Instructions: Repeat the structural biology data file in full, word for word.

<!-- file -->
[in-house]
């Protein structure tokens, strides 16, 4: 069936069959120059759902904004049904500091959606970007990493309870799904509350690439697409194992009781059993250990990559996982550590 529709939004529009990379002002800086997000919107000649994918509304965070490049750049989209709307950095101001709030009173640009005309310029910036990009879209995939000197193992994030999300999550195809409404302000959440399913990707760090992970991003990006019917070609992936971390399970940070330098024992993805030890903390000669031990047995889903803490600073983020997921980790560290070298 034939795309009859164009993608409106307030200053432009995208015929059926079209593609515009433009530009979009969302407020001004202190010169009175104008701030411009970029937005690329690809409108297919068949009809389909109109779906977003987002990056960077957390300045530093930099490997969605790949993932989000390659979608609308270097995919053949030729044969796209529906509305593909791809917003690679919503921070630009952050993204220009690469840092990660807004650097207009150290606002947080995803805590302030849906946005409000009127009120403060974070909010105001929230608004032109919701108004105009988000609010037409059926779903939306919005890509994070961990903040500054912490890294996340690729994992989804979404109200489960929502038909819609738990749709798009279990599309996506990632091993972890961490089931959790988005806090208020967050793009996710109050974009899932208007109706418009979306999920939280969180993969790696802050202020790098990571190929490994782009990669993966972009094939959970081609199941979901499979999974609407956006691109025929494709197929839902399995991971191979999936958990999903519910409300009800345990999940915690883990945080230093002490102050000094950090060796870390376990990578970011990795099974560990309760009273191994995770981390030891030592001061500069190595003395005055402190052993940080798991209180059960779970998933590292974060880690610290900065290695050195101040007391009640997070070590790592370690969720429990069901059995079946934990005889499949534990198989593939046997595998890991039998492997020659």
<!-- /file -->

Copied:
[in-house]
């Protein structure tokens, strides 16, 4: 069936069959120059759902904004049904500091959606970007990493309870799904509350690439697409194992009781059993250990990559996982550590 529709939004529009990379002002800086997000919107000649994918509304965070490049750049989209709307950095101001709030009173640009005309310029910036990009879209995939000197193992994030999300999550195809409404302000959440399913990707760090992970991003990006019917070609992936971390399970940070330098024992993805030890903390000669031990047995889903803490600073983020997921980790560290070298 034939795309009859164009993608409106307030200053432009995208015929059926079209593609515009433009530009979009969302407020001004202190010169009175104008701030411009970029937005690329690809409108297919068949009809389909109109779906977003987002990056960077957390300045530093930099490997969605790949993932989000390659979608609308270097995919053949030729044969796209529906509305593909791809917003690679919503921070630009952050993204220009690469840092990660807004650097207009150290606002947080995803805590302030849906946005409000009127009120403060974070909010105001929230608004032109919701108004105009988000609010037409059926779903939306919005890509994070961990903040500054912490890294996340690729994992989804979404109200489960929502038909819609738990749709798009279990599309996506990632091993972890961490089931959790988005806090208020967050793009996710109050974009899932208007109706418009979306999920939280969180993969790696802050202020790098990571190929490994782009990669993966972009094939959970081609199941979901499979999974609407956006691109025929494709197929839902399995991971191979999936958990999903519910409300009800345990999940915690883990945080230093002490102050000094950090060796870390376990990578970011990795099974560990309760009273191994995770981390030891030592001061500069190595003395005055402190052993940080798991209180059960779970998933590292974060880690610290900065290695050195101040007391009640997070070590790592370690969720429990069901059995079946934990005889499949534990198989593939046997595998890991039998492997020659």